Labour policy will favour 'good' business
Andrew Grice has been Political Editor of The Independent since 1998. He was previously Political Editor of The Sunday Times, where he worked for 10 years, and he has been a Westminster-based journalist since 1982. His column, Inside Politics, appears in The Independent each Saturday.
Monday 25 July 2011
A future Labour government would reward "good" companies which seek long-term growth while imposing regulations on "bad" businesses which merely want to make a quick buck.
An overhaul of Labour's industry policy includes plans for a more "activist" approach in which government contracts could be steered towards innovative companies which provide "social" as well as "economic" value – for example, by treating their workers well and recognising trade unions.
John Denham, the shadow Business Secretary, will argue tomorrow that the lasting success of the UK economy will depend on the "good company" which adds value to the economy and society rather than focuses solely on the bottom line. Labour officials deny the new strategy would mark a return to a 1970s-style approach in which the state "picks winners".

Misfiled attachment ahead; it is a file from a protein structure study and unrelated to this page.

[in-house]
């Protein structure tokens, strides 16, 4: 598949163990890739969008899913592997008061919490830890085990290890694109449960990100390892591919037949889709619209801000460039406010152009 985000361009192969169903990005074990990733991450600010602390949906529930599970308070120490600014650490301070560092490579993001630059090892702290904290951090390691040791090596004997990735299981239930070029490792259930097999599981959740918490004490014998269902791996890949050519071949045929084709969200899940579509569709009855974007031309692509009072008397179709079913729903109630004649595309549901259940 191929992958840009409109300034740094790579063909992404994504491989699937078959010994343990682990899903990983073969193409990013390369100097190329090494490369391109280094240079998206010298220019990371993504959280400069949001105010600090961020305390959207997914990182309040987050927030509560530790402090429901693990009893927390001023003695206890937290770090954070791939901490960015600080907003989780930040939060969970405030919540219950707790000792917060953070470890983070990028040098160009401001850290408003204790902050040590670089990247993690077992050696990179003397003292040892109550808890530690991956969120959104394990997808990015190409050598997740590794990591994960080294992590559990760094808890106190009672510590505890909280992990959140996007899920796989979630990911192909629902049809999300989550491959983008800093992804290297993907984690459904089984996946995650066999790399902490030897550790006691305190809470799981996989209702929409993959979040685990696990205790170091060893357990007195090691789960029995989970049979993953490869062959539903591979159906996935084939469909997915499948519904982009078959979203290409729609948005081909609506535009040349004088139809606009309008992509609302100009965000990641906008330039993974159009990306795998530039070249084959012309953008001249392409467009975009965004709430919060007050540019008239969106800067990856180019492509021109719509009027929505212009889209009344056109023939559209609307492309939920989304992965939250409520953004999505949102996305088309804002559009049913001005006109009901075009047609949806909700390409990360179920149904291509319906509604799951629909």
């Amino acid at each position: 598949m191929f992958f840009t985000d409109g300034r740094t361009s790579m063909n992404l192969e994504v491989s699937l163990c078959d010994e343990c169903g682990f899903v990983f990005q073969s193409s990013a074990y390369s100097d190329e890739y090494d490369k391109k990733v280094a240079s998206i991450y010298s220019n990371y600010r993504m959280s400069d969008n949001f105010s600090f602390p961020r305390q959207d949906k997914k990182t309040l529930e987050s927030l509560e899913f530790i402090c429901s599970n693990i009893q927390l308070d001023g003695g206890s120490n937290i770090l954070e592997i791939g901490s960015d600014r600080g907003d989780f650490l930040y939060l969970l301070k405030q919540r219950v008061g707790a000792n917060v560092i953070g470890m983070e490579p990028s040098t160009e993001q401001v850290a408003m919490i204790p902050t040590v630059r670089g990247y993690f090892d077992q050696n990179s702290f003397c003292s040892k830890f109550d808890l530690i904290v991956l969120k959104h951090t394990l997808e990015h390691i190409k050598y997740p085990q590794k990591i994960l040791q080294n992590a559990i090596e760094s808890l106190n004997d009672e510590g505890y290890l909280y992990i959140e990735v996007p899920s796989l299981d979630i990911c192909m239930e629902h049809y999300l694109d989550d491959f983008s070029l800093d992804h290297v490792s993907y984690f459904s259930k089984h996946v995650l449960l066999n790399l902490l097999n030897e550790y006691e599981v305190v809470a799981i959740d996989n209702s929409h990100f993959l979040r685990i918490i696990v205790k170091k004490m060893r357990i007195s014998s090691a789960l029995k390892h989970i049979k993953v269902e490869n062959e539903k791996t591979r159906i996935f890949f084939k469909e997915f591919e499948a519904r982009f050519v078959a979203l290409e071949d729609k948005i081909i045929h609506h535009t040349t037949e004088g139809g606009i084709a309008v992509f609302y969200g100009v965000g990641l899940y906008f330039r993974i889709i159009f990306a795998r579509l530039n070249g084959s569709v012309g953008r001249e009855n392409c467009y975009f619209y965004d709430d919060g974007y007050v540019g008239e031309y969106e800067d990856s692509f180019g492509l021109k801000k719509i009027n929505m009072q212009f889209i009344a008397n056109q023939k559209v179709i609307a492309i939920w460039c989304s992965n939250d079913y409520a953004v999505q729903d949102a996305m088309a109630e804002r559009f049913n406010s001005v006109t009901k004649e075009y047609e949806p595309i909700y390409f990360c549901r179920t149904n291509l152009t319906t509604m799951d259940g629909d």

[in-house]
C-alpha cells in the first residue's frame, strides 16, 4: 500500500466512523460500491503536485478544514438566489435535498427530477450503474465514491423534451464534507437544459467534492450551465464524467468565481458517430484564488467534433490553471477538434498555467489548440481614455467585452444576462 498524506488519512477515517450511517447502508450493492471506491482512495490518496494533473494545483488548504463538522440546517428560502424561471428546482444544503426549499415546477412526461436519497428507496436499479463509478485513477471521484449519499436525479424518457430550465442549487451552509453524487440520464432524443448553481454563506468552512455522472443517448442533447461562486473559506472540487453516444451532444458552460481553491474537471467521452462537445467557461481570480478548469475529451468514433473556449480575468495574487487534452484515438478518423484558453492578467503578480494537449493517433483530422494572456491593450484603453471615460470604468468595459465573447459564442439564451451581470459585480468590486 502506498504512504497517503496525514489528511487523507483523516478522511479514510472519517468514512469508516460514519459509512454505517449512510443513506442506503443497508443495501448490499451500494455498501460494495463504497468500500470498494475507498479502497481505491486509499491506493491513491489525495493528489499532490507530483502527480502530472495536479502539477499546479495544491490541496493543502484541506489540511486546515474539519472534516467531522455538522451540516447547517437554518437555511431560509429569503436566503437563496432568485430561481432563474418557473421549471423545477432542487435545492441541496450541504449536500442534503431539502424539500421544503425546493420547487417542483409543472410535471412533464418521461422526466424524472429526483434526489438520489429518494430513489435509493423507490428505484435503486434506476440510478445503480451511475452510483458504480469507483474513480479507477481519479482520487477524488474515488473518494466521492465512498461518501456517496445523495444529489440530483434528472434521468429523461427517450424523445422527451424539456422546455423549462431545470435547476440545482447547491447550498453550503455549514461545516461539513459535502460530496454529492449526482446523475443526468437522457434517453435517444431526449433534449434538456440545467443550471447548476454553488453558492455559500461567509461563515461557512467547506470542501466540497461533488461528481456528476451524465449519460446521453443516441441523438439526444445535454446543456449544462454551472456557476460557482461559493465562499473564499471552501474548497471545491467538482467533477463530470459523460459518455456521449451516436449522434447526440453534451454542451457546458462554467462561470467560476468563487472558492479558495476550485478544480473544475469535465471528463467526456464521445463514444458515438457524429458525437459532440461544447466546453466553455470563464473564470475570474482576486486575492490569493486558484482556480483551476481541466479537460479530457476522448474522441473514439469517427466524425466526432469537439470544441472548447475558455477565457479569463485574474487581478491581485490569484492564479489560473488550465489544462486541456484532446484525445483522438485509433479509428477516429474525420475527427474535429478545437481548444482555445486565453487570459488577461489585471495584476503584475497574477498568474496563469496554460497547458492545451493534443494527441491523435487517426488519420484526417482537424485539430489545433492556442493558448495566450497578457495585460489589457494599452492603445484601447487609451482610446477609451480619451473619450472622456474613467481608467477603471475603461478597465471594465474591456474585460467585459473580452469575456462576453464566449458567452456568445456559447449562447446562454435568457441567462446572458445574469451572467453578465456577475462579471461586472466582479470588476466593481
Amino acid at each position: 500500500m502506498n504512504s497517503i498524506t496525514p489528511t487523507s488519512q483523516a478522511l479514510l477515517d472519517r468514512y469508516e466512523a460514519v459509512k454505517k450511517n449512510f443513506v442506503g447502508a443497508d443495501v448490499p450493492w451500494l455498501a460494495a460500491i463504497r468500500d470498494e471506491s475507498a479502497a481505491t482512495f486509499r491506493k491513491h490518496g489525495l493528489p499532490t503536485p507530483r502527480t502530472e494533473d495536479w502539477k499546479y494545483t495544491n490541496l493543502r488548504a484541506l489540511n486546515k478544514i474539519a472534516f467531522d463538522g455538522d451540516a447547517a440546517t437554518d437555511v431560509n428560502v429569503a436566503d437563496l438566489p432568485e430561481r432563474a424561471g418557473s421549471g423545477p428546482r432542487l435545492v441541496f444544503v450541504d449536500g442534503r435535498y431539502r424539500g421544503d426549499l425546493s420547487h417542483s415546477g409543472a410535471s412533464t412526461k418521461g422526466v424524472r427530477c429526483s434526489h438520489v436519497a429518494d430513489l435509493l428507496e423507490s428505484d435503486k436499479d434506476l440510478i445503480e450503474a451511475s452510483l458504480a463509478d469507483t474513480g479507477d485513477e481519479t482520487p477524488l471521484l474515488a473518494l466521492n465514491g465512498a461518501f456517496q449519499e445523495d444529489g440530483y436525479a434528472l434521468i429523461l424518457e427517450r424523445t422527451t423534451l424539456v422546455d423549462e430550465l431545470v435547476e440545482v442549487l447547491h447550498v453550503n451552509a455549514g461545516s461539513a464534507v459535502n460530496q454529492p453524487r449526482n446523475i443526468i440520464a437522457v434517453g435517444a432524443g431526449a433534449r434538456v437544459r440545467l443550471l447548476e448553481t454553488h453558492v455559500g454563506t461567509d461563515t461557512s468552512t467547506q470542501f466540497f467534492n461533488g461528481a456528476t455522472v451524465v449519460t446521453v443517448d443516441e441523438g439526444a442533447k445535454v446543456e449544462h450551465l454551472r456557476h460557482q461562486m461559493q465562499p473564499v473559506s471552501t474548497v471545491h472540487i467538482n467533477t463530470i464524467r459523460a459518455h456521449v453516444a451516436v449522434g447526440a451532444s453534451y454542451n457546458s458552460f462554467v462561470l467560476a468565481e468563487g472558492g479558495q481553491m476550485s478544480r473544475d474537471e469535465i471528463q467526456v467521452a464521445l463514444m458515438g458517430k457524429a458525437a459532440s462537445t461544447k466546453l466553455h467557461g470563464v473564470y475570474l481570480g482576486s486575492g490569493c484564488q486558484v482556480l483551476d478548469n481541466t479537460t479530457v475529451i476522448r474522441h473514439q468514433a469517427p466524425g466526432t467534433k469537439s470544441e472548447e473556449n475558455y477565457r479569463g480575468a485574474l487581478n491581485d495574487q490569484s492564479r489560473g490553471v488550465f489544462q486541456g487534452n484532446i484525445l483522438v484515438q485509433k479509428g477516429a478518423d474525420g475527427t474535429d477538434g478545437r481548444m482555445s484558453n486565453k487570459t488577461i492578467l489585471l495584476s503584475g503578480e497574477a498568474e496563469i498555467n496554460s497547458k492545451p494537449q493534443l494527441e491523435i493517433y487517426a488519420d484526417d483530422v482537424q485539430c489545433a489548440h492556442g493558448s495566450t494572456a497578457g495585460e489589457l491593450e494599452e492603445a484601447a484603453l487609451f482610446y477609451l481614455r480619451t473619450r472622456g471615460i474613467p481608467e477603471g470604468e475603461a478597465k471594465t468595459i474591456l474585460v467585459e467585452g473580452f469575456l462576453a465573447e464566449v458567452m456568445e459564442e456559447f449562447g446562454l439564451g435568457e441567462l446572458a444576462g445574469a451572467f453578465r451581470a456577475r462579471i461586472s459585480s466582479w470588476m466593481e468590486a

In a speech to the Social Market Foundation think tank, Mr Denham will say: "There are increasingly insistent voices in British boardrooms and beyond who argue that a different model is better both for business, and the wider society."
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